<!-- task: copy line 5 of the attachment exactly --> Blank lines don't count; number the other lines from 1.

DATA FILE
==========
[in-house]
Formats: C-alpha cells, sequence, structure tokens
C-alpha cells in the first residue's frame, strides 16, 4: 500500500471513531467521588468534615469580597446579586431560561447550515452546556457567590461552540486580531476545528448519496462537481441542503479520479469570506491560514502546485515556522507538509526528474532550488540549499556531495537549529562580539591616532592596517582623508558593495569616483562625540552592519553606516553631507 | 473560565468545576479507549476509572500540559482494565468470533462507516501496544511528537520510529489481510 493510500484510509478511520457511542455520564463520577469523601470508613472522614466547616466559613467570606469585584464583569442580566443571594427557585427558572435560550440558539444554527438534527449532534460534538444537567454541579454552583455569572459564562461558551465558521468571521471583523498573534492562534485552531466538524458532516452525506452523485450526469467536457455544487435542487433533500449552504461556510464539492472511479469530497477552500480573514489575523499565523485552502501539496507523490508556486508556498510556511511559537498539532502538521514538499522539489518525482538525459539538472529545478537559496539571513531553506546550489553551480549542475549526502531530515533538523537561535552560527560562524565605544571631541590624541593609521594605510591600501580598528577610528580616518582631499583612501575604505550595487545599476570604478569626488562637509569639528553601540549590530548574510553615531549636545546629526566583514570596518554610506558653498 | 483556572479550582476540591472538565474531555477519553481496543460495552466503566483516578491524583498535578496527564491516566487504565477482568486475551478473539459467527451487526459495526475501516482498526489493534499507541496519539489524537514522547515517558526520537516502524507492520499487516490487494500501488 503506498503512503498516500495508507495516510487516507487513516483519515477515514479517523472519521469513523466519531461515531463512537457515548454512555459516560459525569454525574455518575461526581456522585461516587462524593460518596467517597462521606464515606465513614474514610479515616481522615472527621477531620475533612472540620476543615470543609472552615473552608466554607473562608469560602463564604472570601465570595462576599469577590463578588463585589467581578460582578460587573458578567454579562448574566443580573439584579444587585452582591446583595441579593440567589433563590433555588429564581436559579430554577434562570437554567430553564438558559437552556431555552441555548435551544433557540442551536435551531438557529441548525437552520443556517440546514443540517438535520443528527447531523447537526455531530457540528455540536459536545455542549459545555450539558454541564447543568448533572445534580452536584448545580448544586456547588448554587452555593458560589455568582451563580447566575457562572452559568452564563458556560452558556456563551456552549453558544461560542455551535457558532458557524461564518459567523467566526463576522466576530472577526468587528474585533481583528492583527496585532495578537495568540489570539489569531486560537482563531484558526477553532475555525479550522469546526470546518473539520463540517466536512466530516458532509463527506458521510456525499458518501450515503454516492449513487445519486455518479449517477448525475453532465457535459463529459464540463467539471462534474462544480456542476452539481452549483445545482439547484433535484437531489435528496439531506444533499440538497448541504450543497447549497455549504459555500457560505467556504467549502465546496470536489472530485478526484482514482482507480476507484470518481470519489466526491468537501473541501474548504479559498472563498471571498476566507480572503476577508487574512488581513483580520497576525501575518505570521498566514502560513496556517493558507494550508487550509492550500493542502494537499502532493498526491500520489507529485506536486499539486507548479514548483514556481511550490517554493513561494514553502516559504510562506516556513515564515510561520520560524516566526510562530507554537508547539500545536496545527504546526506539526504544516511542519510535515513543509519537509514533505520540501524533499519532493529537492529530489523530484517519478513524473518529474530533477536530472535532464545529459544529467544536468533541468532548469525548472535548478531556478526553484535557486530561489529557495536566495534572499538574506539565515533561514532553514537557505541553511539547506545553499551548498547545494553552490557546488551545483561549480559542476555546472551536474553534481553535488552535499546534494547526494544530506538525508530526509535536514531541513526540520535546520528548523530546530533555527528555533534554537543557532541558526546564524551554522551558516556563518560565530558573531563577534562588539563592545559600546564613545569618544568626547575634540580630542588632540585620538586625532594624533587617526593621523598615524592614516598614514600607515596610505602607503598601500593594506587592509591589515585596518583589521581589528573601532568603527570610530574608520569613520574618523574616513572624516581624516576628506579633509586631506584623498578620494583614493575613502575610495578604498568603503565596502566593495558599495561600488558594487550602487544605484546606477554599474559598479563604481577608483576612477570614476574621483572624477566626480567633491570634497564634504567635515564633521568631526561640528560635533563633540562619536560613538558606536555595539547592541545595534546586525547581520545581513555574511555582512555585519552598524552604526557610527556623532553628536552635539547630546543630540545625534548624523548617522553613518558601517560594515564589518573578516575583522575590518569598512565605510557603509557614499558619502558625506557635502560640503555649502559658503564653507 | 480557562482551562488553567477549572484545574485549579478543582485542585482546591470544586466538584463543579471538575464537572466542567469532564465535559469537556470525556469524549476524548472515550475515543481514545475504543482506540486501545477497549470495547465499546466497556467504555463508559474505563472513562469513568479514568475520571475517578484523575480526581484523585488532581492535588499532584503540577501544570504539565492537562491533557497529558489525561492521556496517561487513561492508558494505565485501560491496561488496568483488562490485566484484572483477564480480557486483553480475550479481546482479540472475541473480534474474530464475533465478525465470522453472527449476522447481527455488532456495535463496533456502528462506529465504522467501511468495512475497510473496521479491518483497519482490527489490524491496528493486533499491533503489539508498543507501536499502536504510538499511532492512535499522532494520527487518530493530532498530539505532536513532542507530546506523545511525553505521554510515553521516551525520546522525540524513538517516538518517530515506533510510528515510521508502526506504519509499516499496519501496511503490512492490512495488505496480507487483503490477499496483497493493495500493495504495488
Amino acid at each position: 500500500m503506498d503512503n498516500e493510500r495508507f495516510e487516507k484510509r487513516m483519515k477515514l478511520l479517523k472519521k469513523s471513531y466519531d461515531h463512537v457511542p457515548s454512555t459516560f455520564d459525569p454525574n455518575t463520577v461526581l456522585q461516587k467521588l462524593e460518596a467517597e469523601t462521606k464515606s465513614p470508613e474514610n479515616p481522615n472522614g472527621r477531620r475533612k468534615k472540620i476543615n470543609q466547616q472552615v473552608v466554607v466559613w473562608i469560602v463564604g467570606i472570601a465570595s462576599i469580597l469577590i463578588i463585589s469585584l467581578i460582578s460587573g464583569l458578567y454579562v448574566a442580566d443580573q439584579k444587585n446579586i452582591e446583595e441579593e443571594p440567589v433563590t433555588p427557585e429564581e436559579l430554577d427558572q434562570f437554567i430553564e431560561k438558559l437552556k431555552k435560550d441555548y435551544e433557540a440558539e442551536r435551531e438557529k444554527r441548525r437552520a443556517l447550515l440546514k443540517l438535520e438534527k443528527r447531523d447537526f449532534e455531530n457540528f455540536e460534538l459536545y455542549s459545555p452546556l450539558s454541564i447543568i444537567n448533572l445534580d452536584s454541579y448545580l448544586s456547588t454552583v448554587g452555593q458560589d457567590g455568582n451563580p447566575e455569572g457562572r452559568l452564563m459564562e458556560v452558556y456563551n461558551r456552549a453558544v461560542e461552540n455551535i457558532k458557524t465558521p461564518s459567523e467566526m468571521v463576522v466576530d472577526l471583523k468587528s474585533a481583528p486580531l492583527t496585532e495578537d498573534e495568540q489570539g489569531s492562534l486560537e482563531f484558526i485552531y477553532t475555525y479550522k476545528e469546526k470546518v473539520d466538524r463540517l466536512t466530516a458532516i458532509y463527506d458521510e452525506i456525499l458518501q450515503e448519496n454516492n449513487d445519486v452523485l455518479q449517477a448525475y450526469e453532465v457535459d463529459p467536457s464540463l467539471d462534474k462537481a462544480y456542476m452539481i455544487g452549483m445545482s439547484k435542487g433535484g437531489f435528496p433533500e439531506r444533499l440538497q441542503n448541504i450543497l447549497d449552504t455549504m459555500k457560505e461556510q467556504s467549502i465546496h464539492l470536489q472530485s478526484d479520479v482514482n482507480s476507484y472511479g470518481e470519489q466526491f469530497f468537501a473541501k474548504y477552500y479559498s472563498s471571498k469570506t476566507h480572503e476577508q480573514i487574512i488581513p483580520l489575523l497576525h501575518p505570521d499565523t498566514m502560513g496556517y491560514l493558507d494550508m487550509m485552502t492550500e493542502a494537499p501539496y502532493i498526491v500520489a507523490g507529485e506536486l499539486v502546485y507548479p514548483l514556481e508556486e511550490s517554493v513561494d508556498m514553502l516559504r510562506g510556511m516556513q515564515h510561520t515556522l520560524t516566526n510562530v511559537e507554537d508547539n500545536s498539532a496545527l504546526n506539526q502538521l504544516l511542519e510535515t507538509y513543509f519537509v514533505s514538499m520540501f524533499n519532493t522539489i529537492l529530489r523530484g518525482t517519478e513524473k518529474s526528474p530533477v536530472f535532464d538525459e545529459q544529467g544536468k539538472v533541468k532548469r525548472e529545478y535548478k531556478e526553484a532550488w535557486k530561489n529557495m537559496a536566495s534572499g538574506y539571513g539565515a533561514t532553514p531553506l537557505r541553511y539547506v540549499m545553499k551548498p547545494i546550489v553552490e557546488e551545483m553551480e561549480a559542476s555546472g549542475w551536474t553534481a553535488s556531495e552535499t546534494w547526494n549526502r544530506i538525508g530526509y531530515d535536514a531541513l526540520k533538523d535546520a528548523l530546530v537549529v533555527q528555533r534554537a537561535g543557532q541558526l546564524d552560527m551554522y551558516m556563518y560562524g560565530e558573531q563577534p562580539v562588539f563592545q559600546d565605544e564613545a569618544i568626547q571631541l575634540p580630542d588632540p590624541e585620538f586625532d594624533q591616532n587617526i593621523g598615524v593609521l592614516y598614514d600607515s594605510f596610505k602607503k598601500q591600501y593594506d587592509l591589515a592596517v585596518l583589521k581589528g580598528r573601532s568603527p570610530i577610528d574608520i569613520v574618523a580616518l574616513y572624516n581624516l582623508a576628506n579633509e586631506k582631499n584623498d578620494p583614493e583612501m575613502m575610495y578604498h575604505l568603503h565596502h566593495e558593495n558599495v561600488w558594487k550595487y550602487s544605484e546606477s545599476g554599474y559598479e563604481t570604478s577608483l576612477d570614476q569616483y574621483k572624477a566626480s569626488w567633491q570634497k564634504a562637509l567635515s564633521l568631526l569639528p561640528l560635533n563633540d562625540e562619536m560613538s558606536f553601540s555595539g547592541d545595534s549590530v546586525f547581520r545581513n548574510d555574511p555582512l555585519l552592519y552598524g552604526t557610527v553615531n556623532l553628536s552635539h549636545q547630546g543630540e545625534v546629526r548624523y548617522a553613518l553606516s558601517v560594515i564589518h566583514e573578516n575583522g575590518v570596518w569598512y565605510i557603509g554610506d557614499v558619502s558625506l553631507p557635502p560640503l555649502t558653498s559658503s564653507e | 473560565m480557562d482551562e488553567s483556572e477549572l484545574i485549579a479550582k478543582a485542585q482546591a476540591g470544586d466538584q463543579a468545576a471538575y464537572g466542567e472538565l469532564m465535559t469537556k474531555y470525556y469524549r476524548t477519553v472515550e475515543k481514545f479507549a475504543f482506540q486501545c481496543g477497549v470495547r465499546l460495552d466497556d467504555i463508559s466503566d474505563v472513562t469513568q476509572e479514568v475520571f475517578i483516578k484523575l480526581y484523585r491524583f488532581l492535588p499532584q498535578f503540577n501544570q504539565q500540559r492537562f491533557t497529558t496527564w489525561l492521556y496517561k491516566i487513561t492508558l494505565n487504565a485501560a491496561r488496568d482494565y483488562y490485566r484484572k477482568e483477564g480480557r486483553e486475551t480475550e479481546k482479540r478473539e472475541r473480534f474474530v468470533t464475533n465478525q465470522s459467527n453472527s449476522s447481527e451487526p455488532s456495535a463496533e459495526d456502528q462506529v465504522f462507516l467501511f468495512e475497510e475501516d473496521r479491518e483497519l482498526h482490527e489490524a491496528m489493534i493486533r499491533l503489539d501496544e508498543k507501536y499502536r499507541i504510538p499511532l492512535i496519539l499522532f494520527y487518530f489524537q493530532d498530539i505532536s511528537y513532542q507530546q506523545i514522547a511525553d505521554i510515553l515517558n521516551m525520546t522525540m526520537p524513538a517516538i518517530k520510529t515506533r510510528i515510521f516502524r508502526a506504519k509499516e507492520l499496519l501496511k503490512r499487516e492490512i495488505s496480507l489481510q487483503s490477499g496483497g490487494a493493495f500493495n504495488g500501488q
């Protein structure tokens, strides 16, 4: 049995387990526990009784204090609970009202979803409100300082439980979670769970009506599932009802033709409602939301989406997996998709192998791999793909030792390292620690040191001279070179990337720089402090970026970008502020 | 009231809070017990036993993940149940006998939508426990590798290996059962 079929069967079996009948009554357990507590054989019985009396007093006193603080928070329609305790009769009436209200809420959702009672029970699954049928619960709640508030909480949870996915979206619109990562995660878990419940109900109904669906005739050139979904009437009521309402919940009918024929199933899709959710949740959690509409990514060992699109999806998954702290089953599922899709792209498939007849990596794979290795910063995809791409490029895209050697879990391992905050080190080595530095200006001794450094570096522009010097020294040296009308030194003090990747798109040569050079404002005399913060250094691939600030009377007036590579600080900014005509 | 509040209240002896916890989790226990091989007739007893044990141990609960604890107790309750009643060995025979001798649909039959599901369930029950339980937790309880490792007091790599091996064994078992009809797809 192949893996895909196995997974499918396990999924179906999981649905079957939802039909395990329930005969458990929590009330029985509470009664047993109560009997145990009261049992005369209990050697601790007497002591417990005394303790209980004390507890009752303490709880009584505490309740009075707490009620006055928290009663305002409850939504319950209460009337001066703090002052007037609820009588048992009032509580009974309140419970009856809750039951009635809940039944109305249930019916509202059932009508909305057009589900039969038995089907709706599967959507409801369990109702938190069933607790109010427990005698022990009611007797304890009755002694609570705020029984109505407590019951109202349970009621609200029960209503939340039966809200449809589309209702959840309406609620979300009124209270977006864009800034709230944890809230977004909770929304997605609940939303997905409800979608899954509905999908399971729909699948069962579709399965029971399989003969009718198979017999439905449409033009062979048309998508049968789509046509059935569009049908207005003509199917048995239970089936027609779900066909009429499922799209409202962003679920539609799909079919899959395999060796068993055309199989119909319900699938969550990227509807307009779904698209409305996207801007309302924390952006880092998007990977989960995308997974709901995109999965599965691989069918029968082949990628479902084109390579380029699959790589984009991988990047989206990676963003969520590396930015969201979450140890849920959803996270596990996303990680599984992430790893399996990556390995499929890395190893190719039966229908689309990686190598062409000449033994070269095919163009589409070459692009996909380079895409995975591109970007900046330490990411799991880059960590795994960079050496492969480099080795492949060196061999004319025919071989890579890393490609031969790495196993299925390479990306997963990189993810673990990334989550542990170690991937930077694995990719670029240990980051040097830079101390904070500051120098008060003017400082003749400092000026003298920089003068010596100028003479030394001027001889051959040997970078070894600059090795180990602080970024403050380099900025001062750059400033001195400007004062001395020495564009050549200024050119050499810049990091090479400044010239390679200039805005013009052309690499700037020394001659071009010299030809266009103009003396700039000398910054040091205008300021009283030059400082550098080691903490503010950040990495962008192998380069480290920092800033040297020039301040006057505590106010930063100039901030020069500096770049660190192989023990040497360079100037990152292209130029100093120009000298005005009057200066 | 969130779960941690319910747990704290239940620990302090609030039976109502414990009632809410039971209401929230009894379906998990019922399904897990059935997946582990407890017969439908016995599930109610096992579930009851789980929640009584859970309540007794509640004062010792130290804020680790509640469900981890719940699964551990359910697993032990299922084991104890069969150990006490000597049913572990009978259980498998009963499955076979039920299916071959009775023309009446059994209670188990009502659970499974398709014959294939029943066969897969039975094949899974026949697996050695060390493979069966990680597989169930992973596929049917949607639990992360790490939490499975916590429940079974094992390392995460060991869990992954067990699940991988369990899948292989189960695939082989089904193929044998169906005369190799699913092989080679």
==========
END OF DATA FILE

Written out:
């Protein structure tokens, strides 16, 4: 049995387990526990009784204090609970009202979803409100300082439980979670769970009506599932009802033709409602939301989406997996998709192998791999793909030792390292620690040191001279070179990337720089402090970026970008502020 | 009231809070017990036993993940149940006998939508426990590798290996059962 079929069967079996009948009554357990507590054989019985009396007093006193603080928070329609305790009769009436209200809420959702009672029970699954049928619960709640508030909480949870996915979206619109990562995660878990419940109900109904669906005739050139979904009437009521309402919940009918024929199933899709959710949740959690509409990514060992699109999806998954702290089953599922899709792209498939007849990596794979290795910063995809791409490029895209050697879990391992905050080190080595530095200006001794450094570096522009010097020294040296009308030194003090990747798109040569050079404002005399913060250094691939600030009377007036590579600080900014005509 | 509040209240002896916890989790226990091989007739007893044990141990609960604890107790309750009643060995025979001798649909039959599901369930029950339980937790309880490792007091790599091996064994078992009809797809 192949893996895909196995997974499918396990999924179906999981649905079957939802039909395990329930005969458990929590009330029985509470009664047993109560009997145990009261049992005369209990050697601790007497002591417990005394303790209980004390507890009752303490709880009584505490309740009075707490009620006055928290009663305002409850939504319950209460009337001066703090002052007037609820009588048992009032509580009974309140419970009856809750039951009635809940039944109305249930019916509202059932009508909305057009589900039969038995089907709706599967959507409801369990109702938190069933607790109010427990005698022990009611007797304890009755002694609570705020029984109505407590019951109202349970009621609200029960209503939340039966809200449809589309209702959840309406609620979300009124209270977006864009800034709230944890809230977004909770929304997605609940939303997905409800979608899954509905999908399971729909699948069962579709399965029971399989003969009718198979017999439905449409033009062979048309998508049968789509046509059935569009049908207005003509199917048995239970089936027609779900066909009429499922799209409202962003679920539609799909079919899959395999060796068993055309199989119909319900699938969550990227509807307009779904698209409305996207801007309302924390952006880092998007990977989960995308997974709901995109999965599965691989069918029968082949990628479902084109390579380029699959790589984009991988990047989206990676963003969520590396930015969201979450140890849920959803996270596990996303990680599984992430790893399996990556390995499929890395190893190719039966229908689309990686190598062409000449033994070269095919163009589409070459692009996909380079895409995975591109970007900046330490990411799991880059960590795994960079050496492969480099080795492949060196061999004319025919071989890579890393490609031969790495196993299925390479990306997963990189993810673990990334989550542990170690991937930077694995990719670029240990980051040097830079101390904070500051120098008060003017400082003749400092000026003298920089003068010596100028003479030394001027001889051959040997970078070894600059090795180990602080970024403050380099900025001062750059400033001195400007004062001395020495564009050549200024050119050499810049990091090479400044010239390679200039805005013009052309690499700037020394001659071009010299030809266009103009003396700039000398910054040091205008300021009283030059400082550098080691903490503010950040990495962008192998380069480290920092800033040297020039301040006057505590106010930063100039901030020069500096770049660190192989023990040497360079100037990152292209130029100093120009000298005005009057200066 | 969130779960941690319910747990704290239940620990302090609030039976109502414990009632809410039971209401929230009894379906998990019922399904897990059935997946582990407890017969439908016995599930109610096992579930009851789980929640009584859970309540007794509640004062010792130290804020680790509640469900981890719940699964551990359910697993032990299922084991104890069969150990006490000597049913572990009978259980498998009963499955076979039920299916071959009775023309009446059994209670188990009502659970499974398709014959294939029943066969897969039975094949899974026949697996050695060390493979069966990680597989169930992973596929049917949607639990992360790490939490499975916590429940079974094992390392995460060991869990992954067990699940991988369990899948292989189960695939082989089904193929044998169906005369190799699913092989080679």